Friday, March 30, 2007

Passing the 10K Mark

After such a long dry spell, it's really surprising to me that things have come all at once like this. I managed to do a bunch of prewriting for my fifth chapter ("The Farm"), and then I was still able to write 1,300 words on the chapter after that.

I realized two things tonight, which helped me accomplish all this. First, I've long had a habit of listening to music while I write. I listen to music while I do most everything--except read for pleasure. I've been doing a lot more reading for pleasure than I have writing recently, and I've started to realize that the music was distracting to me now. It didn't used to be--but now I try to impose the beat of the music on the passages that I reread after I write them, and that just doesn't work. So tonight was the first time I've written in silence in several years, and I think that was actually really beneficial. Hmm. You might find that obvious, but music has always helped me concentrate while I work. I'm not sure why that changed.

The second thing that I realized was that if my butt is uncomfortable, my creative motivation goes way down. I have several comfortable chairs, but nothing remains comfortable to me for hours on end these days. Taking my laptop and rotating chairs every time I got too uncomfortable was a big motivator. You know, one less thing to distract me from actually thinking about writing.

Anyway, I did indeed pass the 10,000 word mark tonight. So here's where things stand:

Zokutou word meterZokutou word meter
10,311 / 95,000 (10.9%)

Progress At Last!

Finally I've managed to write a good amount in one sitting. About 1200 words in only an hour and a half--not bad! The best part was that I hadn't planned this particular scene very well, and yet it really came together much better than I had dared to hope. I've been agonizing over this and other upcoming scenes for about two weeks now, so it's a huge relief to see how it actually worked out. It's amazing how much more vivid my actual end scenery always is than the vague scenery that I always picture in my mind while preplanning.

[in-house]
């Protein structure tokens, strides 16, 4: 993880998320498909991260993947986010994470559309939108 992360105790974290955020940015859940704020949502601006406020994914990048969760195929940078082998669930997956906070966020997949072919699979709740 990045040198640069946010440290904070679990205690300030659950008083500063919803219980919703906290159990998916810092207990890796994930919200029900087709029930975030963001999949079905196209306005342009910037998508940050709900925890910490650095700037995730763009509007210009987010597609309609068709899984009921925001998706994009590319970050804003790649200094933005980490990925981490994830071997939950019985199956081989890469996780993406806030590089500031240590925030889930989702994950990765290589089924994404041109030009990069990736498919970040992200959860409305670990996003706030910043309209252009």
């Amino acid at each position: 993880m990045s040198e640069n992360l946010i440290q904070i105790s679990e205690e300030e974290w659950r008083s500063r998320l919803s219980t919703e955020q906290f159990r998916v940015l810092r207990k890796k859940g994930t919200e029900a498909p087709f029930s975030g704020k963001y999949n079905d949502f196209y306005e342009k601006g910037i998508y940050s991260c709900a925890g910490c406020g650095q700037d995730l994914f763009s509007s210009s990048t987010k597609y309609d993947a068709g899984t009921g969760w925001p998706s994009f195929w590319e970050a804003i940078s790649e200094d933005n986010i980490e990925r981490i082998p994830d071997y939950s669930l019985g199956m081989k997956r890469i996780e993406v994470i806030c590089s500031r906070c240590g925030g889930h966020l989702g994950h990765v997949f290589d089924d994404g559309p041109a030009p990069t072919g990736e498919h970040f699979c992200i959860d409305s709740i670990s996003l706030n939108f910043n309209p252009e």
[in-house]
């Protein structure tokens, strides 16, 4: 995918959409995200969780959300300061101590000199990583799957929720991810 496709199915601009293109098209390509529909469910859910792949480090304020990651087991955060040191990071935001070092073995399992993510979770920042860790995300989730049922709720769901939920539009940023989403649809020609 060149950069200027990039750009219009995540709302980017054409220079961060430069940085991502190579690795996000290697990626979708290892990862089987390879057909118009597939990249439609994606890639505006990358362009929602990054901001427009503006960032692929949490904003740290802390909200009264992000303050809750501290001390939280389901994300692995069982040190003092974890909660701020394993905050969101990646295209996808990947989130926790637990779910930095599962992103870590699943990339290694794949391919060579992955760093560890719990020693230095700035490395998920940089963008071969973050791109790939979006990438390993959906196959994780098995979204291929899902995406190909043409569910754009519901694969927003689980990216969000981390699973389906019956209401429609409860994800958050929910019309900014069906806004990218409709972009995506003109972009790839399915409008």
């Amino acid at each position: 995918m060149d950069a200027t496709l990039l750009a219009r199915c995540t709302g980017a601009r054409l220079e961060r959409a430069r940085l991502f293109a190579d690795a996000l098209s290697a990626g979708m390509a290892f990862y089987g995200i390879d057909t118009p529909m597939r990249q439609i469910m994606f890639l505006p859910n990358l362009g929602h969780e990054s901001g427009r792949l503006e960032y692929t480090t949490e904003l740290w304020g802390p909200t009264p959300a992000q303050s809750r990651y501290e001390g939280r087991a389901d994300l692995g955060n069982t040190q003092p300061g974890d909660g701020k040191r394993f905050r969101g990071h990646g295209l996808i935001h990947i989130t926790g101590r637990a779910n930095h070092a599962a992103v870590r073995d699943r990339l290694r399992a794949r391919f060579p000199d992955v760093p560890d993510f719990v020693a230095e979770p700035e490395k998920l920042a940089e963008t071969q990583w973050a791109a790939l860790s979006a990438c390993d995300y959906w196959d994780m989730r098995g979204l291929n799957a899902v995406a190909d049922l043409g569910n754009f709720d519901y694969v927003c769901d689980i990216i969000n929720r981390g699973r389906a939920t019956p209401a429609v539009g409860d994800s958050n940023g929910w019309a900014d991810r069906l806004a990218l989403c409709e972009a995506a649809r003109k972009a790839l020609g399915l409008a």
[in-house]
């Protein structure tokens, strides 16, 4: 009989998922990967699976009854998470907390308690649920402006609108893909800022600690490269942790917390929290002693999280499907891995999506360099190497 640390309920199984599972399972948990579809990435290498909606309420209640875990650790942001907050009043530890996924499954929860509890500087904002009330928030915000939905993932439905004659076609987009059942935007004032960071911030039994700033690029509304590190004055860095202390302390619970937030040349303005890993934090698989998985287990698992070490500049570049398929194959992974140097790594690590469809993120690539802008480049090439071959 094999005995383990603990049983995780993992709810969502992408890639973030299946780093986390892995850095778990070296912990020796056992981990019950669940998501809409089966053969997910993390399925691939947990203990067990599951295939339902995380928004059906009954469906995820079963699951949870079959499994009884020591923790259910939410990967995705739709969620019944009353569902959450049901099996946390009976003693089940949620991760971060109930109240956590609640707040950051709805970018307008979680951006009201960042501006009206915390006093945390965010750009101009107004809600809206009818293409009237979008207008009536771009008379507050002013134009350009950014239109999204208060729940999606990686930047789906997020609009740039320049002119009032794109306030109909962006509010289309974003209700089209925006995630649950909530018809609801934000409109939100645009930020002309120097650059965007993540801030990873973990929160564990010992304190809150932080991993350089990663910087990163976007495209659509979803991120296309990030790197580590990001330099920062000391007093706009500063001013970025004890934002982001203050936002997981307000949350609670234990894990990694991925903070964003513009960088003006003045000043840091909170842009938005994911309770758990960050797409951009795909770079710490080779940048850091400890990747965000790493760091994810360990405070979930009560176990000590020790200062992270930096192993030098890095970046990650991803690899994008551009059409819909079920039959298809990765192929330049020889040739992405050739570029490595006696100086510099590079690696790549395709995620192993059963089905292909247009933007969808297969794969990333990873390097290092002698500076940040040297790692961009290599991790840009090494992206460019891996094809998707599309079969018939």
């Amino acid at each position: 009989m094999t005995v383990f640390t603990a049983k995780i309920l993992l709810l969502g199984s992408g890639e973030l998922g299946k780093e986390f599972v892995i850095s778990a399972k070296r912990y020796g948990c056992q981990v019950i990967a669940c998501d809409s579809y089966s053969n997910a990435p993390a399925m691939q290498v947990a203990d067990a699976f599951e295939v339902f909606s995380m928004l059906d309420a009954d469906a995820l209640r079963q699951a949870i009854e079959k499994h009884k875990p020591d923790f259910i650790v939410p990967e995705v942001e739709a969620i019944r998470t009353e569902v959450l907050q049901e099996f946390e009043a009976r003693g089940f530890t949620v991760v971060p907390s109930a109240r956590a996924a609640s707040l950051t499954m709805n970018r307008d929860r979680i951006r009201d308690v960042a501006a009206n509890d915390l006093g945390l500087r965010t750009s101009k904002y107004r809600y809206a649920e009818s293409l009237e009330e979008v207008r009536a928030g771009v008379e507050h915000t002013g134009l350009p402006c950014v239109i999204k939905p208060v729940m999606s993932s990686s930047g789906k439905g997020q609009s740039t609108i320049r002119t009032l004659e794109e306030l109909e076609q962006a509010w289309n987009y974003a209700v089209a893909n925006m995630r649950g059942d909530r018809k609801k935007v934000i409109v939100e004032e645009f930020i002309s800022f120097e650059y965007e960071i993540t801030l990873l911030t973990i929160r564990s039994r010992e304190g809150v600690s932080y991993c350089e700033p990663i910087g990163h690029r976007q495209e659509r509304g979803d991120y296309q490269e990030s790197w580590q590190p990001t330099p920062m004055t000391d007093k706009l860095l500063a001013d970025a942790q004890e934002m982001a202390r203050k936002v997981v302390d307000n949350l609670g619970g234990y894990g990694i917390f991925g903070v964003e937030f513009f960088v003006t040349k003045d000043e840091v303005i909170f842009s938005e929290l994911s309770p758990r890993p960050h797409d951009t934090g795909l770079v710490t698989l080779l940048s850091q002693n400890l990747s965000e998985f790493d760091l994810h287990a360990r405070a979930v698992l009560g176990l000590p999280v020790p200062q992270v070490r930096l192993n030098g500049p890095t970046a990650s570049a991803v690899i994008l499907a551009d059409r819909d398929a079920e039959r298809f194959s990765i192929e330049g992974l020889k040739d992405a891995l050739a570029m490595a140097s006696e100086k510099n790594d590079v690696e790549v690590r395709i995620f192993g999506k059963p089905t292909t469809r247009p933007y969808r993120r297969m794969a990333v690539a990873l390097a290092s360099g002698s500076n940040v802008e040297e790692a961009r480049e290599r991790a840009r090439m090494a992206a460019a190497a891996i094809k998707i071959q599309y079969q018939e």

The other thing that really helped me in this scene is something that Chandra said to me about characterizing early. I've always been a bit afraid to head into emotional territory too soon with my lead characters, but I don't know exactly why. It doesn't really make sense; when done well, that can actually make characters much more accepted by the reader. Normally I tend to hold back a bit at the start of my books, but this time I've really let the internals of the characters present themselves much more quickly--and I really like the result.

Zokutou word meterZokutou word meter
9,035 / 95,000 (9.5%)

Thursday, March 29, 2007

My Idols of March Entry

Well, I didn't win Miss Snark's Idols of March contest, but she did get a chuckle out of the fact that Dan Lazar was a "heartbreaker" in my entry. Here's what I submitted (#122 on her page--all the way at the bottom):

Who is Dan Lazar? That was the question that plagued Tom Griffin on the eve of battle. The thrum of the blades overhead and the rushing of wind past the open side door of the helicopter couldn't drown out the cacophony in Tom’s own mind. Once again he held the letter up into the moonbeam that fell across his seat.

Anna’s note was as frustratingly brief as it was ill-timed. It had arrived via courier, complete with the snazzy “signature required” instructions that had made the other men from Reacher Company take notice. What a way to receive divorce papers.